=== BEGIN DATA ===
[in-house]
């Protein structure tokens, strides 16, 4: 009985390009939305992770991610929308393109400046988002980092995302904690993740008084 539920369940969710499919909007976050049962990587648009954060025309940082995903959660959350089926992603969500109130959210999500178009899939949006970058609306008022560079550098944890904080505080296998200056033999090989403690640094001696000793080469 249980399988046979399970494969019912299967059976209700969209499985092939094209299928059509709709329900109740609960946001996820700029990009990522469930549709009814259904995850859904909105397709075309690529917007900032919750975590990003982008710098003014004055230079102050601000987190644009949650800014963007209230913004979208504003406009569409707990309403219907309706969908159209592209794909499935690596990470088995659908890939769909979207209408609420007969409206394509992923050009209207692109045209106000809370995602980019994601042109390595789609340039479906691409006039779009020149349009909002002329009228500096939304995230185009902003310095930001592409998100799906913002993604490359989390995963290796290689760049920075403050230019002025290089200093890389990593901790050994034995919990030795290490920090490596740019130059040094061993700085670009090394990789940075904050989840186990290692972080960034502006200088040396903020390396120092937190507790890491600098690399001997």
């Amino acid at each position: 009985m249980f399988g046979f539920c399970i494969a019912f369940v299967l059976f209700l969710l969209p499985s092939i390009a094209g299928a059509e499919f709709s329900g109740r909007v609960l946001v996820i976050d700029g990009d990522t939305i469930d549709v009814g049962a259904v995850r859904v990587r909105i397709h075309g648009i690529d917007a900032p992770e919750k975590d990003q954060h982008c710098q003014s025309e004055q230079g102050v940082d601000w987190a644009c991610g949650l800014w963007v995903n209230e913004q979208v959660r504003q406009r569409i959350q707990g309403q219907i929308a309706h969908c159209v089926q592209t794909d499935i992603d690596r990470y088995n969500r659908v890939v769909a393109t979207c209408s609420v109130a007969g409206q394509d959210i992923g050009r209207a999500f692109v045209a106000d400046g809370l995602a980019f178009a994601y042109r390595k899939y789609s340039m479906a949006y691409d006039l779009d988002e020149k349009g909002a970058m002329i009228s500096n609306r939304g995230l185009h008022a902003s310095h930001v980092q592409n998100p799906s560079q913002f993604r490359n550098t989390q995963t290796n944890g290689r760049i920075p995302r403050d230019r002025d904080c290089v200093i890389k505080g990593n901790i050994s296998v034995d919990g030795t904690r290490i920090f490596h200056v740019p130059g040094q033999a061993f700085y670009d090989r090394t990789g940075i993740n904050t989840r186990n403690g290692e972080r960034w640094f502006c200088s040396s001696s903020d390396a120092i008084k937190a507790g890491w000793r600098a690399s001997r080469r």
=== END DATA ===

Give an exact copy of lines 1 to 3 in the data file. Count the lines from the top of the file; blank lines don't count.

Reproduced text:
[in-house]
């Protein structure tokens, strides 16, 4: 009985390009939305992770991610929308393109400046988002980092995302904690993740008084 539920369940969710499919909007976050049962990587648009954060025309940082995903959660959350089926992603969500109130959210999500178009899939949006970058609306008022560079550098944890904080505080296998200056033999090989403690640094001696000793080469 249980399988046979399970494969019912299967059976209700969209499985092939094209299928059509709709329900109740609960946001996820700029990009990522469930549709009814259904995850859904909105397709075309690529917007900032919750975590990003982008710098003014004055230079102050601000987190644009949650800014963007209230913004979208504003406009569409707990309403219907309706969908159209592209794909499935690596990470088995659908890939769909979207209408609420007969409206394509992923050009209207692109045209106000809370995602980019994601042109390595789609340039479906691409006039779009020149349009909002002329009228500096939304995230185009902003310095930001592409998100799906913002993604490359989390995963290796290689760049920075403050230019002025290089200093890389990593901790050994034995919990030795290490920090490596740019130059040094061993700085670009090394990789940075904050989840186990290692972080960034502006200088040396903020390396120092937190507790890491600098690399001997």
């Amino acid at each position: 009985m249980f399988g046979f539920c399970i494969a019912f369940v299967l059976f209700l969710l969209p499985s092939i390009a094209g299928a059509e499919f709709s329900g109740r909007v609960l946001v996820i976050d700029g990009d990522t939305i469930d549709v009814g049962a259904v995850r859904v990587r909105i397709h075309g648009i690529d917007a900032p992770e919750k975590d990003q954060h982008c710098q003014s025309e004055q230079g102050v940082d601000w987190a644009c991610g949650l800014w963007v995903n209230e913004q979208v959660r504003q406009r569409i959350q707990g309403q219907i929308a309706h969908c159209v089926q592209t794909d499935i992603d690596r990470y088995n969500r659908v890939v769909a393109t979207c209408s609420v109130a007969g409206q394509d959210i992923g050009r209207a999500f692109v045209a106000d400046g809370l995602a980019f178009a994601y042109r390595k899939y789609s340039m479906a949006y691409d006039l779009d988002e020149k349009g909002a970058m002329i009228s500096n609306r939304g995230l185009h008022a902003s310095h930001v980092q592409n998100p799906s560079q913002f993604r490359n550098t989390q995963t290796n944890g290689r760049i920075p995302r403050d230019r002025d904080c290089v200093i890389k505080g990593n901790i050994s296998v034995d919990g030795t904690r290490i920090f490596h200056v740019p130059g040094q033999a061993f700085y670009d090989r090394t990789g940075i993740n904050t989840r186990n403690g290692e972080r960034w640094f502006c200088s040396s001696s903020d390396a120092i008084k937190a507790g890491w000793r600098a690399s001997r080469r």